Your own reality show

I’ve heard it said that Facebook is like a bad reality show, except we can’t stop watching because we personally know all the characters! This sums up a lot of the experience fairly well (and most “news” in general), actually.

Our human nature has this misdirected need to be in the know. It’s actually a real syndrome now called F.O.M.O. (the Fear Of Missing Out). It’s root is insecurity and its fruit is you checking your Facebook app every 3 minutes, scrolling down your Facebook wall endlessly, even when your bed time was an hour ago.

But the truth is that even IF you could consume everything posted on Facebook (you can’t), you’d still be missing out on the vast majority of LIFE going on around you. Give it up. Embrace well what you can, let the rest go. Feeding that fear of missing out is an illusion that drains the life from your day.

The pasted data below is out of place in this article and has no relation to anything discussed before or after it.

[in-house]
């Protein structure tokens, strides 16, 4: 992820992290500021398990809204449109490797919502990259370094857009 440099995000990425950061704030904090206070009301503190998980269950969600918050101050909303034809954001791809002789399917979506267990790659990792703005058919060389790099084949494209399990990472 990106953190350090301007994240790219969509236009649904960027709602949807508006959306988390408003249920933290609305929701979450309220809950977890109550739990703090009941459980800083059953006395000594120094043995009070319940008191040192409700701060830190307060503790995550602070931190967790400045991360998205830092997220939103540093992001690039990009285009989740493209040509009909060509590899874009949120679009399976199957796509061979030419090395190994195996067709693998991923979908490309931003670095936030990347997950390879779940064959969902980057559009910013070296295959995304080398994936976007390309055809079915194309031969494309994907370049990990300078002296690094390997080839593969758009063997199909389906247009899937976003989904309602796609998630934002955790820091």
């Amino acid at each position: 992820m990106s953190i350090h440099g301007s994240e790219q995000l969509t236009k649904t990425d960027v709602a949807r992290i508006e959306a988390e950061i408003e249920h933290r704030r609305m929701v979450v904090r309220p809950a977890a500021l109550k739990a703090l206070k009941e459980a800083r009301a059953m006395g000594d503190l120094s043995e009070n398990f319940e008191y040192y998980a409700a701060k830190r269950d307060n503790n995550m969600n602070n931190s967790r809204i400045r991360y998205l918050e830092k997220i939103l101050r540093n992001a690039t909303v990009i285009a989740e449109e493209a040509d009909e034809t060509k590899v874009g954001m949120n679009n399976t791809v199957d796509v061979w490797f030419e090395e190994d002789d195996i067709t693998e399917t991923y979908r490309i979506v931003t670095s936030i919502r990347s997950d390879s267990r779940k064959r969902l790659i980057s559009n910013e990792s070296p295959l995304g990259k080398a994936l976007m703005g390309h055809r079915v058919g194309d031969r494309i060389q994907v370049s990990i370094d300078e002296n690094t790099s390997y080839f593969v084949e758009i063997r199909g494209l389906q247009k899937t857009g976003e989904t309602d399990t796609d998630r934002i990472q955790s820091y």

Life through a lens

All this social sharing has too often ruined my ability to be present and live in the moment. It’s easy to start viewing the world in terms of what will make a great status update. Or taking photos only for the sake of letting other people share in a moment. We soon find ourselves viewing every thing we do in life through the lens of our smartphone. Constantly reporting our lives rather than living them. Only valuing activities to the extent that they can be captured and shared online.

It’s a sad state to find yourself in. But it’s freeing to again realize that every experience throughout your day is beautiful and important, even if nobody knows about it (and sometimes *especially* if nobody else knows about it).